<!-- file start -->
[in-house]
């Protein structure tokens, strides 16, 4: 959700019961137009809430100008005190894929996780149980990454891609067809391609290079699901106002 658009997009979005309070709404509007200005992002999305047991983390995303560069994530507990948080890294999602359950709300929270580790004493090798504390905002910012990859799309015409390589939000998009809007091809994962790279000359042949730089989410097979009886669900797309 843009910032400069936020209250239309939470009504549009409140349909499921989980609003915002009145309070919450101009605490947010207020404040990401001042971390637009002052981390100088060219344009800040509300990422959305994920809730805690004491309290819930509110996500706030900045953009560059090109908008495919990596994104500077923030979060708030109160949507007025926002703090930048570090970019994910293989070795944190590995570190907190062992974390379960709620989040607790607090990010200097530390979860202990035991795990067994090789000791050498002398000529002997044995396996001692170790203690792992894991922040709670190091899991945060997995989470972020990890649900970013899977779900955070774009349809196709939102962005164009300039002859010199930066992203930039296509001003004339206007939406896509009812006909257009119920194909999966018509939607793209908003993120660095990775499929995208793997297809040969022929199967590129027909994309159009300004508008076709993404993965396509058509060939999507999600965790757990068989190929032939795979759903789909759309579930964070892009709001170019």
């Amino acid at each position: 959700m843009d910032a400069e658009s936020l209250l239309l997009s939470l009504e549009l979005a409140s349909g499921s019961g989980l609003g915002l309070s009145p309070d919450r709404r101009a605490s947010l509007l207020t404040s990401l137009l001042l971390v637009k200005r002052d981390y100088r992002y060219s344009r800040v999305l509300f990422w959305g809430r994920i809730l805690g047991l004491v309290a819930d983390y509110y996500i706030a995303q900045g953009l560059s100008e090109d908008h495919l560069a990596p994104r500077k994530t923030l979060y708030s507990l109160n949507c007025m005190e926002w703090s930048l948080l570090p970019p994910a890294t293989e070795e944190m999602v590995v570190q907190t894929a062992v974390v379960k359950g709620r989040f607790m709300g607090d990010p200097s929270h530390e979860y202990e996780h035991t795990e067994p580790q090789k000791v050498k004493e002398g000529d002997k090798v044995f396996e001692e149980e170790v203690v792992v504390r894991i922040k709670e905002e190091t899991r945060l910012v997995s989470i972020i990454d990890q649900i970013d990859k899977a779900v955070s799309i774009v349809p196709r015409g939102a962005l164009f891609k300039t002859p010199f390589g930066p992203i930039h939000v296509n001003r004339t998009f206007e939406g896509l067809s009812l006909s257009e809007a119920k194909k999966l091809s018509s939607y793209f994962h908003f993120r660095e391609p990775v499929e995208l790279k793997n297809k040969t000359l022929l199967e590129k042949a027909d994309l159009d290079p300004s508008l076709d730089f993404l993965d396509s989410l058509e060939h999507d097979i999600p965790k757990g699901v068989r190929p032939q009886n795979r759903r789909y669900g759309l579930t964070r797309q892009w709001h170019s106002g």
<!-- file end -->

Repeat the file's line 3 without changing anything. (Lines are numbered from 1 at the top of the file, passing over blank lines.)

């Amino acid at each position: 959700m843009d910032a400069e658009s936020l209250l239309l997009s939470l009504e549009l979005a409140s349909g499921s019961g989980l609003g915002l309070s009145p309070d919450r709404r101009a605490s947010l509007l207020t404040s990401l137009l001042l971390v637009k200005r002052d981390y100088r992002y060219s344009r800040v999305l509300f990422w959305g809430r994920i809730l805690g047991l004491v309290a819930d983390y509110y996500i706030a995303q900045g953009l560059s100008e090109d908008h495919l560069a990596p994104r500077k994530t923030l979060y708030s507990l109160n949507c007025m005190e926002w703090s930048l948080l570090p970019p994910a890294t293989e070795e944190m999602v590995v570190q907190t894929a062992v974390v379960k359950g709620r989040f607790m709300g607090d990010p200097s929270h530390e979860y202990e996780h035991t795990e067994p580790q090789k000791v050498k004493e002398g000529d002997k090798v044995f396996e001692e149980e170790v203690v792992v504390r894991i922040k709670e905002e190091t899991r945060l910012v997995s989470i972020i990454d990890q649900i970013d990859k899977a779900v955070s799309i774009v349809p196709r015409g939102a962005l164009f891609k300039t002859p010199f390589g930066p992203i930039h939000v296509n001003r004339t998009f206007e939406g896509l067809s009812l006909s257009e809007a119920k194909k999966l091809s018509s939607y793209f994962h908003f993120r660095e391609p990775v499929e995208l790279k793997n297809k040969t000359l022929l199967e590129k042949a027909d994309l159009d290079p300004s508008l076709d730089f993404l993965d396509s989410l058509e060939h999507d097979i999600p965790k757990g699901v068989r190929p032939q009886n795979r759903r789909y669900g759309l579930t964070r797309q892009w709001h170019s106002g």